McCaskill Asks Watchdog to Examine Effectiveness of Bonuses to Highly Paid SES Federal Employees
Senator continues scrutiny of taxpayer-funded bonus payments for federal Senior Executive Service employees
September 25, 2013
WASHINGTON -U.S. Senator Claire McCaskill has called on the federal government's top watchdog to assess the effectiveness of taxpayer-funded performance-based bonuses currently being awarded to highly paid Senior Executive Service (SES) employees.
McCaskill, a former Missouri State Auditor, previously introduced bipartisan legislation to stop the awarding of bonuses to SES employees during budget cuts from sequestration. McCaskill's letter urges the head of the Government Accountability Office (GAO), Gene Dodaro to take action after testimony at a recent Senate Homeland Security and Governmental Affairs Committee hearing that raised questions about the Department of Homeland Security's allocation of bonuses to SES employees.
"There is ample evidence to suggest that performance bonuses have been issued by government departments and agencies to SES employees as a routine matter of course with little regard to actual performance," said McCaskill, Chairman of the Senate Subcommittee on Financial & Contracting Oversight.
A recent report by McCaskill's oversight committee showed that the federal government spent more than $340 million on cash bonuses from 2008-2011 for SES employees. Additionally, nearly every member of the SES receives a bonus. In 2011, the federal government gave bonuses to 6,519 members of the SES, approximately 81% of all SES employees. The report is available on her website HERE.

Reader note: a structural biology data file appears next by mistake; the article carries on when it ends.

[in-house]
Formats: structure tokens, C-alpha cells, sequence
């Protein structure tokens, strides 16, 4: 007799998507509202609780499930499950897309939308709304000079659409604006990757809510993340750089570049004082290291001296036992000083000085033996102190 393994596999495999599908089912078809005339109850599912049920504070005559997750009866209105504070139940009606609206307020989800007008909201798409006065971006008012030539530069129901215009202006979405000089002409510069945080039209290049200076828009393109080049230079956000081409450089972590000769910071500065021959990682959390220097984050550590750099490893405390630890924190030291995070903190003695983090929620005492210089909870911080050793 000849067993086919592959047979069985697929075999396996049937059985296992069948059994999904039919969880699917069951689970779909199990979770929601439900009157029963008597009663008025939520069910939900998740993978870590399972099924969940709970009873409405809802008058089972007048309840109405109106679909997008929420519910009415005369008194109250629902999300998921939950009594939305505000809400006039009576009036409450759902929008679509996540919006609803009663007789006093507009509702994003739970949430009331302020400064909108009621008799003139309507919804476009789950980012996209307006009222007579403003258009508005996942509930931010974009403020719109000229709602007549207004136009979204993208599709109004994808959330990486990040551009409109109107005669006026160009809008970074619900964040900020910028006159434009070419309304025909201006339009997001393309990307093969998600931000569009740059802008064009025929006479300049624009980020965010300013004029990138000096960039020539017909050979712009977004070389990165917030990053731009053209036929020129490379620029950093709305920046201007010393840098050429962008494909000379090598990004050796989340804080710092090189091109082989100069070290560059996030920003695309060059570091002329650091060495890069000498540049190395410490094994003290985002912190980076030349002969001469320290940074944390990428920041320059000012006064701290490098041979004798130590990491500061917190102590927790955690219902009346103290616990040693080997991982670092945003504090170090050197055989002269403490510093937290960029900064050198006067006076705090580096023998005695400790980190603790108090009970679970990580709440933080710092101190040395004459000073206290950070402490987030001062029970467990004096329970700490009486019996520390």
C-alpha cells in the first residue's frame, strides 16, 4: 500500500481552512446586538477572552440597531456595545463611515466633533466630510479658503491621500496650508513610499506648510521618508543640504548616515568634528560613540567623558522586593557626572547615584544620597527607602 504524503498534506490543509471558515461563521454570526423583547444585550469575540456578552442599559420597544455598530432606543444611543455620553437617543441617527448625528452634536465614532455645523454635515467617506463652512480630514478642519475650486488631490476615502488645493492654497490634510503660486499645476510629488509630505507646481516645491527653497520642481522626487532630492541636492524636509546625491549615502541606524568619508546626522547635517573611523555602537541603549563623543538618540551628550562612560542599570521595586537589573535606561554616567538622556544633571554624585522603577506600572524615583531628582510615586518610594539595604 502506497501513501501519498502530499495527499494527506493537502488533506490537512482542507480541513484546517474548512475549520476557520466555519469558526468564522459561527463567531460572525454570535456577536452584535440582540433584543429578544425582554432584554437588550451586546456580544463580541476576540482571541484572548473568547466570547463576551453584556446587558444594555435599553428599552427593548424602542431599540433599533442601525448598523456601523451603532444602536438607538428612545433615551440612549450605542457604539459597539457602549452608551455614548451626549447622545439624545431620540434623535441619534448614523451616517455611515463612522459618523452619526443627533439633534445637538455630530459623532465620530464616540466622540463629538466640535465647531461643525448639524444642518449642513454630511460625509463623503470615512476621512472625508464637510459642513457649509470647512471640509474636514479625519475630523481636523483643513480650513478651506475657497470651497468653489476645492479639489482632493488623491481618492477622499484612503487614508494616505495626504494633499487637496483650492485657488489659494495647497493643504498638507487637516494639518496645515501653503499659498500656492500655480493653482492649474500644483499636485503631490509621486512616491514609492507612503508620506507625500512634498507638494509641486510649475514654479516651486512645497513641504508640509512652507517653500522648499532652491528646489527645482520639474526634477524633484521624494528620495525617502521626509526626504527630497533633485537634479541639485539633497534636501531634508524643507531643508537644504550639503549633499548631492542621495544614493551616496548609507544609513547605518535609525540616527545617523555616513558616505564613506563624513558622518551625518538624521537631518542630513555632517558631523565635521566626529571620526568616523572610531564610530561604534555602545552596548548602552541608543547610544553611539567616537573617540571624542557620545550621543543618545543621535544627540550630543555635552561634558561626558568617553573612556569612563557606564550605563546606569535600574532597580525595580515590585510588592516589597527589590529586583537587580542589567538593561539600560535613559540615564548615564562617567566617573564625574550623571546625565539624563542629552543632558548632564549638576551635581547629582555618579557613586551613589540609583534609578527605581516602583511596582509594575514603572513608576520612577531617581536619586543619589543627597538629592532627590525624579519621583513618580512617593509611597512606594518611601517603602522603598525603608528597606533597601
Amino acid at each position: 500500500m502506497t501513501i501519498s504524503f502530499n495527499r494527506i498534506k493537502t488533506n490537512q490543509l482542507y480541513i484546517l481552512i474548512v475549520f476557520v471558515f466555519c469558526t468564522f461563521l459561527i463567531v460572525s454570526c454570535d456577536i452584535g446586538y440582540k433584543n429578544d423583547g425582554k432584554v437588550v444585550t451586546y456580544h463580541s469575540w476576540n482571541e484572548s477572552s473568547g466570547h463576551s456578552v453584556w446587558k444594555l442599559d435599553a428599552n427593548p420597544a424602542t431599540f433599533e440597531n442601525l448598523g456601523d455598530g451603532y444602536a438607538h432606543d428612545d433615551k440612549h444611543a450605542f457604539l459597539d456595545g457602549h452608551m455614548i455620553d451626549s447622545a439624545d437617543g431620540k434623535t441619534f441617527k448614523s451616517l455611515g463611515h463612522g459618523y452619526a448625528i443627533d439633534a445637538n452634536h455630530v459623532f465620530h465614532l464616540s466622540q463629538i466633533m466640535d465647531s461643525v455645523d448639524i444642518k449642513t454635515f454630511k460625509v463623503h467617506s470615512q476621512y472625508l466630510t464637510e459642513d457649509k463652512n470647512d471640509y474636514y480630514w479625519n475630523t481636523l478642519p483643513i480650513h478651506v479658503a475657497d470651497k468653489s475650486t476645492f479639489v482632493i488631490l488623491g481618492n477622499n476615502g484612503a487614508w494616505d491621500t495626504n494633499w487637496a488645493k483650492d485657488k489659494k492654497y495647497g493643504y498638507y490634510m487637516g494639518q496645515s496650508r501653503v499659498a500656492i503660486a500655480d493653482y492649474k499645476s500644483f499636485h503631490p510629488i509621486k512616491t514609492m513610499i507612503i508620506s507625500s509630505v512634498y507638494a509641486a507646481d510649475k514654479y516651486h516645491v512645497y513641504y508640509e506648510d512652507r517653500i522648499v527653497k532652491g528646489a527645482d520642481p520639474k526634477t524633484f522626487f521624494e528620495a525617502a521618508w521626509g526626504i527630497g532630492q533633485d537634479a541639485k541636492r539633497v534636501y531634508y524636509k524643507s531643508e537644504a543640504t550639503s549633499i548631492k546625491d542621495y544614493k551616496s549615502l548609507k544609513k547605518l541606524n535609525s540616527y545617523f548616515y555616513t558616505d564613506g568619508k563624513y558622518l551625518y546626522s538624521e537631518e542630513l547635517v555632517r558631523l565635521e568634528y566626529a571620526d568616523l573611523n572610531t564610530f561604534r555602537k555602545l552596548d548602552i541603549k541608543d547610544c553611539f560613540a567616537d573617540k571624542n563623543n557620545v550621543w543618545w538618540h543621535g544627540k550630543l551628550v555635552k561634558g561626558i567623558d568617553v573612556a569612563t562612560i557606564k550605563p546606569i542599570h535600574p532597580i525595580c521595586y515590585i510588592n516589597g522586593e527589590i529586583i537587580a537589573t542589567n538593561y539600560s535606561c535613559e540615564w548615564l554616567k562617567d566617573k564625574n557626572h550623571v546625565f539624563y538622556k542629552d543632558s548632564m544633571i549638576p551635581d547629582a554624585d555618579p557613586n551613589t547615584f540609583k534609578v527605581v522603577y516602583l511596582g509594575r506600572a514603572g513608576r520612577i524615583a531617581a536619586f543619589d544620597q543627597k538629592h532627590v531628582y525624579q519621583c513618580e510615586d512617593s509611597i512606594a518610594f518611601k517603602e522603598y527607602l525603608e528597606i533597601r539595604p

"Most federal agencies lack sufficient, quantifiable metrics with which to determine whether SES employees are deserving of the bonuses that they receive, making oversight of the process difficult," McCaskill's letter reads.
McCaskill has also introduced legislation that would cut pay for members of Congress if federal employees are furloughed due to the sequester. McCaskill has been an outspoken advocate of greater accountability in government, having previously taken action to reduce government bonuses for those under active investigation for wrongdoing.
A copy of McCaskill's letter is available online, HERE.
Click HERE to read highlights of McCaskill's fight for stronger accountability in Washington.
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